Interview with Jeff Burlingame, Author of George Varnell

27 Apr 2023

What’s the story behind the story? What inspired you to write George Varnell: The Life and Times of a Pioneering Sportsman?

Once I learned a few basic pieces of George Varnell’s life story from his family, I knew I had to write the book. I learned he was a character (and an important one) in the history of The Boys in the Boat, Daniel James Brown’s excellent book that is now being made into a film by George Clooney. I learned he was Gonzaga University’s first basketball coach, and sports fans (and many others) know how successful that program has become. I learned he was a famous sports writer and a record-setting football referee at the highest level. I learned he was an Olympic athlete and a star college football player. It would not be possible today for one person to do all those things. Well, George Varnell did, and affected the course of history on many levels in the process.

What’s your favorite genre to read? Is it the same as your favorite genre to write?

Nonfiction. I love a well-researched, well-written, and in-depth take on something I may only have cursorily known about.

What books are on your TBR pile right now?

My book pile, as does my music list, almost always consists of authors I know or have met, or those who are telling stories of people and things with which I’m familiar. That’s a long-winded way of saying I like independent works. Lots of small-press or even self-published books.

What scene in your book was your favorite to write?

I enjoyed telling of George Varnell’s move from Kentucky—where he was a star football player and part of a national rules-related controversy—to Spokane, Washington, a then-young city that Varnell had such a profound impact upon. The scene features catastrophe, rebirth, and the laying of the groundwork for many legendary moments to follow.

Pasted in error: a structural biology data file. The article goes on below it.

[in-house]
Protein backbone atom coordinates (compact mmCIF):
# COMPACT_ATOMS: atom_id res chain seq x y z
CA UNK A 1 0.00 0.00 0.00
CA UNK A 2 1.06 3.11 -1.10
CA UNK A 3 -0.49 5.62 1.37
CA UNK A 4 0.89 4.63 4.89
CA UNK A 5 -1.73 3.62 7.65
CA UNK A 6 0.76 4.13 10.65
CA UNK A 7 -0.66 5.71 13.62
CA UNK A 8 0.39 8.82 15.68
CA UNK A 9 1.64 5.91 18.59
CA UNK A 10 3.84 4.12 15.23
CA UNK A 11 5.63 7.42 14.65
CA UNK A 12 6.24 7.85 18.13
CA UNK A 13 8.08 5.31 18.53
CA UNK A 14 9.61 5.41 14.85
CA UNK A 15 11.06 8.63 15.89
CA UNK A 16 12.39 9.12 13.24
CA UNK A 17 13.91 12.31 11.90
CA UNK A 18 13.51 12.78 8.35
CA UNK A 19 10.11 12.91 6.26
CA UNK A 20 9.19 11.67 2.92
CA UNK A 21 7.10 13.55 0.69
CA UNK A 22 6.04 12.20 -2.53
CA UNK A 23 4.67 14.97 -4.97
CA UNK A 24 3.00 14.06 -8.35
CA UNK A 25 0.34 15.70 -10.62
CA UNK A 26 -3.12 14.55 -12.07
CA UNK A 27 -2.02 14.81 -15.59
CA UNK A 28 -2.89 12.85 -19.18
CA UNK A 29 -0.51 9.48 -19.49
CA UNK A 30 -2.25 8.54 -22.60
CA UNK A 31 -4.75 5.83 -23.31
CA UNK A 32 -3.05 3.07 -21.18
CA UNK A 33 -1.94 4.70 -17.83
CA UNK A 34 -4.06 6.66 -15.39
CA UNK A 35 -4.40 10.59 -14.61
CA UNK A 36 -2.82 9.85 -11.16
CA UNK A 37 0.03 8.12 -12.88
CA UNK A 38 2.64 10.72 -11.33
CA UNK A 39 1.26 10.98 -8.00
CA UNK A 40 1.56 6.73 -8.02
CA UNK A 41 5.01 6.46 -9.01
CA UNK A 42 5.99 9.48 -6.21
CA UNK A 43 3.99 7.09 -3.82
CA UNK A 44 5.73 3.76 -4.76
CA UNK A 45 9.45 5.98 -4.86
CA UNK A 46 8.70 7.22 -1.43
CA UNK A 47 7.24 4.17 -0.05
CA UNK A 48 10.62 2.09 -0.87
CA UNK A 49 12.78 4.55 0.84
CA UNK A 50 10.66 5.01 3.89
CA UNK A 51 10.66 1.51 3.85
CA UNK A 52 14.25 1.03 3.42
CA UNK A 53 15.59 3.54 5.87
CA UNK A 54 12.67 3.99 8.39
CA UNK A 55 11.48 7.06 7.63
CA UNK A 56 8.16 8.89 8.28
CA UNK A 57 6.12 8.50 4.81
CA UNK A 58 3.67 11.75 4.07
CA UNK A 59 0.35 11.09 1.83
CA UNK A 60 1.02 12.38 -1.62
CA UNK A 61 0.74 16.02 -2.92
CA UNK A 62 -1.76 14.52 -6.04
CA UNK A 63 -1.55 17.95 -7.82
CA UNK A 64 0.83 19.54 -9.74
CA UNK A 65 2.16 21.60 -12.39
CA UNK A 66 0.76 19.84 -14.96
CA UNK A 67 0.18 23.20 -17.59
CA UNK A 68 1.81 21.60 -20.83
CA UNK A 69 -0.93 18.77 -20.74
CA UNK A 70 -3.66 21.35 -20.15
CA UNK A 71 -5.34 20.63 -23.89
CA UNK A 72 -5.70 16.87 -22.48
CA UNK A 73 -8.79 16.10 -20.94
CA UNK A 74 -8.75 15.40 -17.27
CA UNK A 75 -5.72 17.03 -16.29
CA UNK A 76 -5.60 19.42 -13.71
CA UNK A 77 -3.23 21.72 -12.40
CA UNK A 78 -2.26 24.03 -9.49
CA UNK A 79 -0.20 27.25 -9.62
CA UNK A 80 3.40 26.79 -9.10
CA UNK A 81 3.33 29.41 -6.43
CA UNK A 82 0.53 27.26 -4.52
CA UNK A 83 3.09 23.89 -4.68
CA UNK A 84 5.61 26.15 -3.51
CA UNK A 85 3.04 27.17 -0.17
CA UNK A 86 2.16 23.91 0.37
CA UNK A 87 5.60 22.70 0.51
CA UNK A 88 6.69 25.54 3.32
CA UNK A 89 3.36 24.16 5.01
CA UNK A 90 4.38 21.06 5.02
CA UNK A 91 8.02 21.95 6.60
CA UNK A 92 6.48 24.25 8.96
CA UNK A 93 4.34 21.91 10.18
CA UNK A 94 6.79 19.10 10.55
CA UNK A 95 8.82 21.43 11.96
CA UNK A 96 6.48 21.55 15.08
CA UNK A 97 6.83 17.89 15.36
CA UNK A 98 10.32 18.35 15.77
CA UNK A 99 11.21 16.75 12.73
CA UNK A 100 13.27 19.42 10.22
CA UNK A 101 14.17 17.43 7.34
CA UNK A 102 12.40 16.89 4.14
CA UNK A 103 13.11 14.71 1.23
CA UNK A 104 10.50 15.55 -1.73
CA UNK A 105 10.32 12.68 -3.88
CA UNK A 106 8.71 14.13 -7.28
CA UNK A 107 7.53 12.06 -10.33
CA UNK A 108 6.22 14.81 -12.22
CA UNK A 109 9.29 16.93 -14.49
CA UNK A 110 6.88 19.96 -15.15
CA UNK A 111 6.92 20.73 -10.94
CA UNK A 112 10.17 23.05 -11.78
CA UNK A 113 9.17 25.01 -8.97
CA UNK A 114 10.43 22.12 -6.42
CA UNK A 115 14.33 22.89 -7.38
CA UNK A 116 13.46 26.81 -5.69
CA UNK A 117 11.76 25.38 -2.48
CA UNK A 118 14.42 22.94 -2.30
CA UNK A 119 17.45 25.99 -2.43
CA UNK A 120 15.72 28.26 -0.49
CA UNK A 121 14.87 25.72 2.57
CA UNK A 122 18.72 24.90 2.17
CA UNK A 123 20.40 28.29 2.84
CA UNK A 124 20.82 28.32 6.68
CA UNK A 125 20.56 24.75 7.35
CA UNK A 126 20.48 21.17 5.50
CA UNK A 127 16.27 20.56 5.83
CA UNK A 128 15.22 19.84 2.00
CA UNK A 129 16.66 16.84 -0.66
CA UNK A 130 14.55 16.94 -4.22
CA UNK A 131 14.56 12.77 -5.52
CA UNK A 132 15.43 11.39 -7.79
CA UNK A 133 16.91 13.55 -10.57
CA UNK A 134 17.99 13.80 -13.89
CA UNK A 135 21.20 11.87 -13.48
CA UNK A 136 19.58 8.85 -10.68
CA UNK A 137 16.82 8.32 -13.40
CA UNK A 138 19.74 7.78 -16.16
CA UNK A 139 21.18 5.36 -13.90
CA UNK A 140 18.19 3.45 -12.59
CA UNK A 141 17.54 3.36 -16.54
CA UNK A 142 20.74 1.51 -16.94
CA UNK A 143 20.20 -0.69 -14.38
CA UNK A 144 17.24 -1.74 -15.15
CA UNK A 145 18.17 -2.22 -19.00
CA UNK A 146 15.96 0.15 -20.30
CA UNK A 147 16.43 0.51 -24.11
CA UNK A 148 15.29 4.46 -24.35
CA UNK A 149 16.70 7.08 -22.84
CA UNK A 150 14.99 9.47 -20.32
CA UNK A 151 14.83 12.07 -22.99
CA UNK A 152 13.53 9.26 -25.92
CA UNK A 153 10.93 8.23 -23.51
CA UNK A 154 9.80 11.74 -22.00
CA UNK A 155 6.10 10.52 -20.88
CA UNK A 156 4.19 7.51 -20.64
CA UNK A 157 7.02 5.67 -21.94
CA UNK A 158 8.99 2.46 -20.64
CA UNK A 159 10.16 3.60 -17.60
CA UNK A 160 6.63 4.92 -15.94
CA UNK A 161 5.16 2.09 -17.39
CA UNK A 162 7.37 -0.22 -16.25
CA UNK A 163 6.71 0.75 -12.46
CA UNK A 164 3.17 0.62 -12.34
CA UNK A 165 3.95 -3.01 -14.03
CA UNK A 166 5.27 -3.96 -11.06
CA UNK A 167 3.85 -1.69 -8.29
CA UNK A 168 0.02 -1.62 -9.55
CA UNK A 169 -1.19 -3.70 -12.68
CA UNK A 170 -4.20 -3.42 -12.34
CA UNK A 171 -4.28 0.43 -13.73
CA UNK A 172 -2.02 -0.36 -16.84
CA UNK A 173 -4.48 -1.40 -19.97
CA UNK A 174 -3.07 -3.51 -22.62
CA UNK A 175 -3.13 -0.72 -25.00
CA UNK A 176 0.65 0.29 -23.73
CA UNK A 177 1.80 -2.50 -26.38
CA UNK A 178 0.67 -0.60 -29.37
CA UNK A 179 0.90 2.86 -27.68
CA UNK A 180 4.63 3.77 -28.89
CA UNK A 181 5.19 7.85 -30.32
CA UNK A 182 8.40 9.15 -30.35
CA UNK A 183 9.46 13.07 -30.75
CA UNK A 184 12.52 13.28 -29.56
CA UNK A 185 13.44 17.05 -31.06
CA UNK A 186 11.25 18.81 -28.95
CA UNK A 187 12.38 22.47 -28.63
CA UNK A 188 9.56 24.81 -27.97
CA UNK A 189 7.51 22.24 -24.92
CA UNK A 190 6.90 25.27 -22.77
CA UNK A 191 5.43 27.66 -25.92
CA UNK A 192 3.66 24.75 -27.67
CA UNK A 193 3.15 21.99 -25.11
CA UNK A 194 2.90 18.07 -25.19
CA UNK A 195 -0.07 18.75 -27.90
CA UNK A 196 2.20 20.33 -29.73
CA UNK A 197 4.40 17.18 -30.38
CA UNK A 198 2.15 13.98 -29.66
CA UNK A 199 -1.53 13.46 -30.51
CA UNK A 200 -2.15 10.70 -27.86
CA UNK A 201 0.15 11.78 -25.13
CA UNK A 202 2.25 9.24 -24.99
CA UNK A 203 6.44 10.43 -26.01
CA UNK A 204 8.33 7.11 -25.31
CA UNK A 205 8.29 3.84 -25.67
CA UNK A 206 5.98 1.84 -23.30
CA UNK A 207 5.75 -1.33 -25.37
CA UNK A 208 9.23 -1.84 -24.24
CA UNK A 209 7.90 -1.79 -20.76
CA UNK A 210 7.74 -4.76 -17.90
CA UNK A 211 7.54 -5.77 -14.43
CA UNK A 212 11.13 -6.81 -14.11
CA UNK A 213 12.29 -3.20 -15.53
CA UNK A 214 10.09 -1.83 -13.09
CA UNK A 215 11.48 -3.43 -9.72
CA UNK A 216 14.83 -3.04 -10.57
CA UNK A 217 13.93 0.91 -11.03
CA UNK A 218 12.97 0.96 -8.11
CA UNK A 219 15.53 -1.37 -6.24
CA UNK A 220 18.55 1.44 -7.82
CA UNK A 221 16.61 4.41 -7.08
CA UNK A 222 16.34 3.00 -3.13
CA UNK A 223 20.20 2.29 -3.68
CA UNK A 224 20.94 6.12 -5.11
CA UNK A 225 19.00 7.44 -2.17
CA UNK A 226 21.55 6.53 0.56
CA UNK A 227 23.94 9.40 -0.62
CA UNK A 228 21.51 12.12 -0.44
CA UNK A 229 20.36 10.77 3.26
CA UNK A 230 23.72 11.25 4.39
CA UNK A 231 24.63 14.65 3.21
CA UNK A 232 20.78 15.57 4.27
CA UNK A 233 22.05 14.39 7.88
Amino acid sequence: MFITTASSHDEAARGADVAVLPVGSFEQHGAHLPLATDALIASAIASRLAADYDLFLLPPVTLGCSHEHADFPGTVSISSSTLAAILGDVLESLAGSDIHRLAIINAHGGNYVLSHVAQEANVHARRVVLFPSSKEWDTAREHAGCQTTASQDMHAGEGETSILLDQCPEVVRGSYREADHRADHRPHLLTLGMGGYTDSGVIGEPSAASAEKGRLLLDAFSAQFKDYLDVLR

Do you have any quirky writing habits? (lucky mugs, cats on laps, etc.)

I need almost complete silence. I am not one of those novelists who can take part in National Novel Writing Month and hammer out 50,000 words in thirty days. That’s partly because doing the research for the books I write involves trying to find needles in data-filled haystacks, and that takes some time. Then, when those needles (hopefully) are found, I still need to assemble them in a fashion that hopefully is enjoyable to the reader and doesn’t stall the narrative.

Do you have a motto, quote, or philosophy you live by?

It’s Marianne Williamson’s quote: “Our deepest fear is not that we are inadequate. Our deepest fear is that we are powerful beyond all measure. It is our light, not our darkness, that most frightens us. …” It’s such a powerful way of looking at life. My not-so-poetic version: “Don’t be afraid to take risks. But always try to leave an open door behind you.”

If you could choose one thing for readers to remember after reading your book, what would it be?

My wish for readers is to always remember the impressive power of the humble human spirit. And George Varnell had spirit in spades.


Jeff Burlingame is the author of the new book George Varnell: The Life and Times of a Pioneering Sportsman

Connect with Jeff Burlingame

Author Site


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